There’s no focus on her business, and if Neylon doesn’t know how to help someone, she’ll admit it. More often than not, she rebuilds social media platforms, builds websites, helps artists apply for shows, and teaches them how to interact with a growing social media fan base.

Sometimes she coaches artists on an often overlooked aspect of their work – the background of the work. Time and again, audiences have shown a more positive reaction to a piece when it emphasizes the story behind it, whether it’s a personal narrative or insight into the creative process.

For example, if a glassware or tapestry was made from recycled materials, artists should explain their motivation for creating the work or any unique facts relevant to the creation of the work.

“You need the story, and social media gives people the story for that,” Neylon said. “When you’re trying to buy on a website – let’s face it, that’s where people buy things now, online – artists have to take advantage of that too.

“You can start a website, and if you don’t know how to direct traffic to it or share your story, the website will stay there.”

Over the winter, local craftsman Dave Rowswell was at a standstill. The scorching cold has discouraged window shopping in downtown Cheyenne. As a result, sales plummeted at Rawhide Jewelry.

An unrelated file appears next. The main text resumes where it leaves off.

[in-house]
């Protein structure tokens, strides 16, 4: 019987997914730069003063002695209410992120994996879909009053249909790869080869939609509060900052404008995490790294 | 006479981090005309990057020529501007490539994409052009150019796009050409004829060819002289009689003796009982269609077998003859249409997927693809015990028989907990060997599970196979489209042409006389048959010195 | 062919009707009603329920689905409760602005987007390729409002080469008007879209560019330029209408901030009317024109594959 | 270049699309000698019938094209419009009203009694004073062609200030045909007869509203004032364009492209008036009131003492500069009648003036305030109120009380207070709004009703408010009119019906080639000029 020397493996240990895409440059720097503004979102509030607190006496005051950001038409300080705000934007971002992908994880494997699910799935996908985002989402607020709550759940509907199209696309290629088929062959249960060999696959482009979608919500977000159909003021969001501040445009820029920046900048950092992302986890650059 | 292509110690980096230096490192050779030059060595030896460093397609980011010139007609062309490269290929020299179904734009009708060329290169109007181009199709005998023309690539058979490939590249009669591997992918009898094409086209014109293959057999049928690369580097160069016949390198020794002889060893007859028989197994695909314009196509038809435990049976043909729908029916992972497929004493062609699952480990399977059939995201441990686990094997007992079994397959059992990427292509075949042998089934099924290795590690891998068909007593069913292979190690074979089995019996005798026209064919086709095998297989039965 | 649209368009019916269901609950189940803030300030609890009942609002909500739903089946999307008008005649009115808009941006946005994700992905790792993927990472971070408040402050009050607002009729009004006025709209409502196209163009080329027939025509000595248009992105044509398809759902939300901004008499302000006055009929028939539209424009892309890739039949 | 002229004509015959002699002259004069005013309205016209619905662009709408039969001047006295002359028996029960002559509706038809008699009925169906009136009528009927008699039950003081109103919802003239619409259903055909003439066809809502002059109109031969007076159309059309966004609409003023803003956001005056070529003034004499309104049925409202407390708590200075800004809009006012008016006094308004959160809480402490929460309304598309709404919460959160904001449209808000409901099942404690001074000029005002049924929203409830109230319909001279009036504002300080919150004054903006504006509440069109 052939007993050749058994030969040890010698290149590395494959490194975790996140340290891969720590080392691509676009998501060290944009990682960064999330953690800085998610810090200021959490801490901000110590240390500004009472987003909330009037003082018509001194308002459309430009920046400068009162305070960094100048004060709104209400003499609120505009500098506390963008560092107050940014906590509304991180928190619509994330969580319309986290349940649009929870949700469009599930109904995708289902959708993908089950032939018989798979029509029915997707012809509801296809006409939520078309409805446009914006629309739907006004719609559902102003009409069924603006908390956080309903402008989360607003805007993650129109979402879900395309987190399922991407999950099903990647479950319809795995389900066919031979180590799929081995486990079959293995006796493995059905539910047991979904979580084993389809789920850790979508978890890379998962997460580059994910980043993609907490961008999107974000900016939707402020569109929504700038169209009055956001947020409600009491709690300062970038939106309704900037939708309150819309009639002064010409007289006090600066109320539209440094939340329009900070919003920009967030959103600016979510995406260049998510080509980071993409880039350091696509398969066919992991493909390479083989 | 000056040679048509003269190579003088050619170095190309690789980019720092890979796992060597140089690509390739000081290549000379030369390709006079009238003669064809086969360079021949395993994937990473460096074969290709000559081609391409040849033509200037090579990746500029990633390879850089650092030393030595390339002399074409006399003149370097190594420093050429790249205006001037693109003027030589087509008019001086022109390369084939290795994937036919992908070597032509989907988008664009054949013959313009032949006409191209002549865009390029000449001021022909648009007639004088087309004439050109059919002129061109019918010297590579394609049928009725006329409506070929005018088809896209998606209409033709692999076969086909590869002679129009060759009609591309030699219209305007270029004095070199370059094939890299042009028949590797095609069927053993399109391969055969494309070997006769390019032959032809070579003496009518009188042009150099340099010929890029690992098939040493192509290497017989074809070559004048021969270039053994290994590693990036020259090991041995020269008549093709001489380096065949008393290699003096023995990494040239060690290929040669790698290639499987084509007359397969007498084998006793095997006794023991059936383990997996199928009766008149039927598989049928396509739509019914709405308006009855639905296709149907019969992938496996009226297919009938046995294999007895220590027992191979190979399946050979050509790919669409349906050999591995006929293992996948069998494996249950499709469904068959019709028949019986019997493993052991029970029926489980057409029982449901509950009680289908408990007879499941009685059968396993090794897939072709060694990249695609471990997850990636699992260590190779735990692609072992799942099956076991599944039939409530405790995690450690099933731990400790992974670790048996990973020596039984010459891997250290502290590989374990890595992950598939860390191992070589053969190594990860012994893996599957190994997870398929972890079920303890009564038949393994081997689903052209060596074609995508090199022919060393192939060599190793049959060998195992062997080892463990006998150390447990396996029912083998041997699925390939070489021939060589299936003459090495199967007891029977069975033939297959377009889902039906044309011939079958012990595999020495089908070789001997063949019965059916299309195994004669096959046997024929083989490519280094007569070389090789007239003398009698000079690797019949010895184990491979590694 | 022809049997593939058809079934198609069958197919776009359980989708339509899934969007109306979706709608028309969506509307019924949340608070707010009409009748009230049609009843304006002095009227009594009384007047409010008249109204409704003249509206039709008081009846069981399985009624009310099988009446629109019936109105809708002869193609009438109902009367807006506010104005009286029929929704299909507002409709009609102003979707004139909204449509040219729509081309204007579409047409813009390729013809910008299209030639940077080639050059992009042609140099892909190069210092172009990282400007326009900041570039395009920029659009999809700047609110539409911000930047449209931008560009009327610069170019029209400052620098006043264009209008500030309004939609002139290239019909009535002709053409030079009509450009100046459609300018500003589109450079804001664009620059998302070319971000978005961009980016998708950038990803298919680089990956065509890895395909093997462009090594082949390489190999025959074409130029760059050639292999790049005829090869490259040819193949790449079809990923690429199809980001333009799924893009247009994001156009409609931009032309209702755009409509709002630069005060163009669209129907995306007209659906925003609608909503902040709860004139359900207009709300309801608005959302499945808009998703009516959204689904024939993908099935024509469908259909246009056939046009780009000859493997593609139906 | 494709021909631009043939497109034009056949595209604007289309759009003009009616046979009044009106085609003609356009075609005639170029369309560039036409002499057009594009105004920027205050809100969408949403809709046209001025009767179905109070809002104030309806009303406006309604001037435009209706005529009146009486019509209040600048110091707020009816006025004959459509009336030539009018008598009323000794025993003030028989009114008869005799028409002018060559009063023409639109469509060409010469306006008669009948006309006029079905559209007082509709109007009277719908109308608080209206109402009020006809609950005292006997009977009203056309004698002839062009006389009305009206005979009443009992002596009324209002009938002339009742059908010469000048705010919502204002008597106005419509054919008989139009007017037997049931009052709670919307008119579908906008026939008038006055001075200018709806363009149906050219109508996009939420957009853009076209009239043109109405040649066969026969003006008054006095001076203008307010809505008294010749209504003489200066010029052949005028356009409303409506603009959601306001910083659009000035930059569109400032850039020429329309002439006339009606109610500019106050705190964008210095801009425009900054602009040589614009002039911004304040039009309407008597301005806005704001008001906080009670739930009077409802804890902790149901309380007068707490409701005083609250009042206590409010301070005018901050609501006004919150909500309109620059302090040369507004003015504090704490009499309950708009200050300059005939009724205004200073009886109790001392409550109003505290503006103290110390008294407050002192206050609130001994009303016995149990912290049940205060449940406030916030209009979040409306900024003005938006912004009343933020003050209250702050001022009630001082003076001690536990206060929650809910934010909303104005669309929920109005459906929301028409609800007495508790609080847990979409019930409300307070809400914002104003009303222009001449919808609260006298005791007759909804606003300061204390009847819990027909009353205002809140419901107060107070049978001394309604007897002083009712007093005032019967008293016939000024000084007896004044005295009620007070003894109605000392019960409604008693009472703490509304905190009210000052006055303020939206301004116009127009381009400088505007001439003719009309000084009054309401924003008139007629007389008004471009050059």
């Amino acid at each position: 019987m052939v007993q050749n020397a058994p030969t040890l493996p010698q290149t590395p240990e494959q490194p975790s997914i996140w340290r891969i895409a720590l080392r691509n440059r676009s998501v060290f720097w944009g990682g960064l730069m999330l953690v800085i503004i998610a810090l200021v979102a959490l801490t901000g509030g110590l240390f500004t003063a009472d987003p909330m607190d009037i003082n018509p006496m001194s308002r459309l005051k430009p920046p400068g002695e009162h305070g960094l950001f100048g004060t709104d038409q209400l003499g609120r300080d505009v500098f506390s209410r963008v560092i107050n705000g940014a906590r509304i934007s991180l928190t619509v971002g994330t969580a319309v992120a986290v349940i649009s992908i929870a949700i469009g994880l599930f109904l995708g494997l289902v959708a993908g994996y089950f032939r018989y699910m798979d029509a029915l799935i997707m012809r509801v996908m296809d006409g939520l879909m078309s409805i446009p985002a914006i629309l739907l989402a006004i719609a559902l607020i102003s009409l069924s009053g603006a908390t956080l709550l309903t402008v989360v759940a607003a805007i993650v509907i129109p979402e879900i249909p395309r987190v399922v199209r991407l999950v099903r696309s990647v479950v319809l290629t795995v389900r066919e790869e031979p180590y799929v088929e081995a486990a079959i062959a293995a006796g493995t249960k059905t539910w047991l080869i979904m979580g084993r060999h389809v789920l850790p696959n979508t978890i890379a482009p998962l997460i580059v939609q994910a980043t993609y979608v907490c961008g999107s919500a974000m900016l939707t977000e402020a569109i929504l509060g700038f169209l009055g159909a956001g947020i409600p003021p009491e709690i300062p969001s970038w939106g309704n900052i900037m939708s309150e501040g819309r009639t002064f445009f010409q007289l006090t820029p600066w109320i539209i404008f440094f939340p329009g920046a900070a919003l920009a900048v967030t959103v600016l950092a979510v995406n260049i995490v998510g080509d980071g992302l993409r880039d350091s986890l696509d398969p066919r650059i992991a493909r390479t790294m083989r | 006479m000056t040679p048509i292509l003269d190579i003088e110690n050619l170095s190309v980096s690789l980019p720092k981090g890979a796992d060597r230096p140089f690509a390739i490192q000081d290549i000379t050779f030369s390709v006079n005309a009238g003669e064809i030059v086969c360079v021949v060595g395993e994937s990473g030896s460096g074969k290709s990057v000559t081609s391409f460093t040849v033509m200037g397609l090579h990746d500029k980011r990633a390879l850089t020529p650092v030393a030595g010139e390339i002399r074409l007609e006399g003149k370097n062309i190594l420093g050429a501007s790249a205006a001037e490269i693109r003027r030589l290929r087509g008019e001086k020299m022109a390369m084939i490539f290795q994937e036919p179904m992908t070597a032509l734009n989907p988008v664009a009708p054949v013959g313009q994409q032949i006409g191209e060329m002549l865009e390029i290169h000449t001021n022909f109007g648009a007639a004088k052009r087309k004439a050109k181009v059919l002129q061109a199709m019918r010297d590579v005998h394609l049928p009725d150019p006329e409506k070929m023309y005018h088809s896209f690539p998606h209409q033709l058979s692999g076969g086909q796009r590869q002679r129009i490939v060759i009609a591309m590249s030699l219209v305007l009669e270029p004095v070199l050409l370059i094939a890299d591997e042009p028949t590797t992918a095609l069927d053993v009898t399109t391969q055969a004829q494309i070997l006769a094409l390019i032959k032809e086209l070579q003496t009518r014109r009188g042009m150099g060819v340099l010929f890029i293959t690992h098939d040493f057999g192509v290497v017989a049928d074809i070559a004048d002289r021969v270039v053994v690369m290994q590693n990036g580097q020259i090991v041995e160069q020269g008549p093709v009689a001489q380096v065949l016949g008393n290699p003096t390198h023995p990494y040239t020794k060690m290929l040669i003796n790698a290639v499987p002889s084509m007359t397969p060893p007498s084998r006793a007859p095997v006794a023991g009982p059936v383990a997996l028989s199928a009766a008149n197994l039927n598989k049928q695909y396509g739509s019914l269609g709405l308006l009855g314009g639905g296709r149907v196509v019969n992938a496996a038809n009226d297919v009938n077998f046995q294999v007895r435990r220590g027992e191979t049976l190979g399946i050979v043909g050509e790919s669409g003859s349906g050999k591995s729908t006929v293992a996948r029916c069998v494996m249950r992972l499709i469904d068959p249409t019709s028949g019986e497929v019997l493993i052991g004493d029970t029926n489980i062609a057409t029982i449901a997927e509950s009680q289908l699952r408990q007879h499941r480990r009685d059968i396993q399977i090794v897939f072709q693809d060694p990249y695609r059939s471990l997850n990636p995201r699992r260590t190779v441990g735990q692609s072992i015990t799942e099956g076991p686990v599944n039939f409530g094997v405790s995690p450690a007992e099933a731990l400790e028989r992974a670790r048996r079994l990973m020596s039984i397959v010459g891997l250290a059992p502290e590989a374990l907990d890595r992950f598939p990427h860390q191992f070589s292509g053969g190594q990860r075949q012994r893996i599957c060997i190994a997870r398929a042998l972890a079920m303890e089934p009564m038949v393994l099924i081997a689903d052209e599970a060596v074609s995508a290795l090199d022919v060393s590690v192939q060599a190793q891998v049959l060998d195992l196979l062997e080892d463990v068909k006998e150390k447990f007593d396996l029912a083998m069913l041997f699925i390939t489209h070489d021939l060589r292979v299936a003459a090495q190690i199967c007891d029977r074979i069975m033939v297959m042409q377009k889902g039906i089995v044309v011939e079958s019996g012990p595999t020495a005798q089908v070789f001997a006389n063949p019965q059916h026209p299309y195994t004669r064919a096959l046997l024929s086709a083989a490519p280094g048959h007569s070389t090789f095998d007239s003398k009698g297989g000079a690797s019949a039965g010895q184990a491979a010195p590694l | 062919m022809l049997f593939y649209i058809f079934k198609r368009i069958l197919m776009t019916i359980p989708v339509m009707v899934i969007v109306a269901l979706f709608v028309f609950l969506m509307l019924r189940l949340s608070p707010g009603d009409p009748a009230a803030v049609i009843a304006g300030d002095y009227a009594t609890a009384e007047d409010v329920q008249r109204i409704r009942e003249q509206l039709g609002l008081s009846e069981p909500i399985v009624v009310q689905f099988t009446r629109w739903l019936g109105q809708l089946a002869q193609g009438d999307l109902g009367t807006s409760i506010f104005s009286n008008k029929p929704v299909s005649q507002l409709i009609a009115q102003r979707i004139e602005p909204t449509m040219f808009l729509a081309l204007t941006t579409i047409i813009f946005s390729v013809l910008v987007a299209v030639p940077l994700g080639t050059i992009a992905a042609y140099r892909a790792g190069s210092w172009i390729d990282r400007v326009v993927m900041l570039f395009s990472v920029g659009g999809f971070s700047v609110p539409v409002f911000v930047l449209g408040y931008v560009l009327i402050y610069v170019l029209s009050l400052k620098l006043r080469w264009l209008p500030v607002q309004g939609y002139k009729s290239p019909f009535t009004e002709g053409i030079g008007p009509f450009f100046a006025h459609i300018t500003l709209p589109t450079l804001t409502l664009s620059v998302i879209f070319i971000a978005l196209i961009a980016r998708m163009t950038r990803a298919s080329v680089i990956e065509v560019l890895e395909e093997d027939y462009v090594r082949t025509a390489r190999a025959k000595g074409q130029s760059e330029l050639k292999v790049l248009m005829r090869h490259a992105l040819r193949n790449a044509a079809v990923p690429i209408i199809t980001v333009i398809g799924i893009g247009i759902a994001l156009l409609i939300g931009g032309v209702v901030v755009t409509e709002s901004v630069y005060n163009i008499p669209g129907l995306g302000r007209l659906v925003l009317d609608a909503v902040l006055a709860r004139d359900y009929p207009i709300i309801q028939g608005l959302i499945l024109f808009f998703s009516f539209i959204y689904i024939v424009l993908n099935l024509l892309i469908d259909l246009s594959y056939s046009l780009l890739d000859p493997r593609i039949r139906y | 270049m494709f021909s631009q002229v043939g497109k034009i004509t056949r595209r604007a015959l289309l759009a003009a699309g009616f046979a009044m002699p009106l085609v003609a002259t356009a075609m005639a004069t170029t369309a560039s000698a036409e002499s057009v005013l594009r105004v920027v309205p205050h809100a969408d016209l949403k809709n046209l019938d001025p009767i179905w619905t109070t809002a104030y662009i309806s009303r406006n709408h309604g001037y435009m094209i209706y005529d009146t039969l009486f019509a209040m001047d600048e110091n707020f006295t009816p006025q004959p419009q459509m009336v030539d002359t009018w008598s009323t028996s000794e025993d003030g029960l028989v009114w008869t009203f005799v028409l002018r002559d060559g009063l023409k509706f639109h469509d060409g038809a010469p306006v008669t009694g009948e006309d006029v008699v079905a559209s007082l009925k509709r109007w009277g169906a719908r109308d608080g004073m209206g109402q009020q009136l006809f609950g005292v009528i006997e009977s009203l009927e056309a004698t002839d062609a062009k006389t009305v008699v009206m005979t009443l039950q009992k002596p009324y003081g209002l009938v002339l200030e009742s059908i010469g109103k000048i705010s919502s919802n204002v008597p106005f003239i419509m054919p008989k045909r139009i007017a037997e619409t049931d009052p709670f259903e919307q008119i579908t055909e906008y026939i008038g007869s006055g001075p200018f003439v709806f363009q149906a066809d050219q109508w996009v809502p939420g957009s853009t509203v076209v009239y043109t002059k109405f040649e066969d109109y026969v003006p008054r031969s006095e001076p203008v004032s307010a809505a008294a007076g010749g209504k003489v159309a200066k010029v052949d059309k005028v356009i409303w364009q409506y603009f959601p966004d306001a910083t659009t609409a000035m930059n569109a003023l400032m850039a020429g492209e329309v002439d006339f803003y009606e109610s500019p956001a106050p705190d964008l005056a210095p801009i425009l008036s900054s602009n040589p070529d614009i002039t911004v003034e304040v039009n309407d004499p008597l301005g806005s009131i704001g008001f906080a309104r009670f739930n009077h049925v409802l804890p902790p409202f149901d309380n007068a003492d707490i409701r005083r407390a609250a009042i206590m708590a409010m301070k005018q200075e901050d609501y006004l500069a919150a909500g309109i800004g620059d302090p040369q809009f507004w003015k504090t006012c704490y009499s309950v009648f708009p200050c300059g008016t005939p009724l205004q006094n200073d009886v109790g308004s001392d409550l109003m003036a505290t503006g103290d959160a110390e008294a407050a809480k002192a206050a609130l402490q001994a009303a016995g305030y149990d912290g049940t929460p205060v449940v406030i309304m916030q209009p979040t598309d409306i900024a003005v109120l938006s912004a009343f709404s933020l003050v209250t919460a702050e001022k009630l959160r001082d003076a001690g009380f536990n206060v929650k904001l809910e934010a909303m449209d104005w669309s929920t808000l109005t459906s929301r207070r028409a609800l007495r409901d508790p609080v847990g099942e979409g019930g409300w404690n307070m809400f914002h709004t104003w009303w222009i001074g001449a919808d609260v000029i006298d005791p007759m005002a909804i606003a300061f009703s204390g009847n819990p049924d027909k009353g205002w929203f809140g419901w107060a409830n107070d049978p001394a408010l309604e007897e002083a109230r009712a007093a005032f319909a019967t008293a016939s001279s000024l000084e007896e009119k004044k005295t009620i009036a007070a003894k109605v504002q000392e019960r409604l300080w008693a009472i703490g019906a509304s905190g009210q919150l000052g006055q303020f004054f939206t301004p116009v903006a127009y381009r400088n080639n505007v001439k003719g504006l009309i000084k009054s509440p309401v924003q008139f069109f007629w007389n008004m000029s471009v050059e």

Since working with Neylon, online sales for Rawhide Jewelry have increased dramatically. Improvement did not come without persevering through trial and error.

Since he started selling his handcrafted jewelry, his main mode of business has been in-person sales, although online trading has been a focus for some time. For the past few months, he and his wife, Georgia Rowswell, have traveled to rodeos around the country, thinking the jewelry line would sell better to a broad Western audience.

It’s not always the case. On one occasion, Dave Rowswell said it was hardly worth traveling to Texas for an outlet. Online business and social media have never been Rawhide’s forte, but next winter it will be critical.

Having an online presence expands one’s customer base. It’s simple – there will inevitably be more interest in his works when he starts marketing to people outside of Cheyenne.

“When I post something on Facebook — I probably have about 500 followers — Facebook can send it to 100 of them,” Rowswell said. “They could send it to 20 of them. I don’t know what their algorithm is; you never know where it will end.

“As an artist, I don’t think I have time to figure that out, but she does. Melissa educates herself on how to introduce people like me.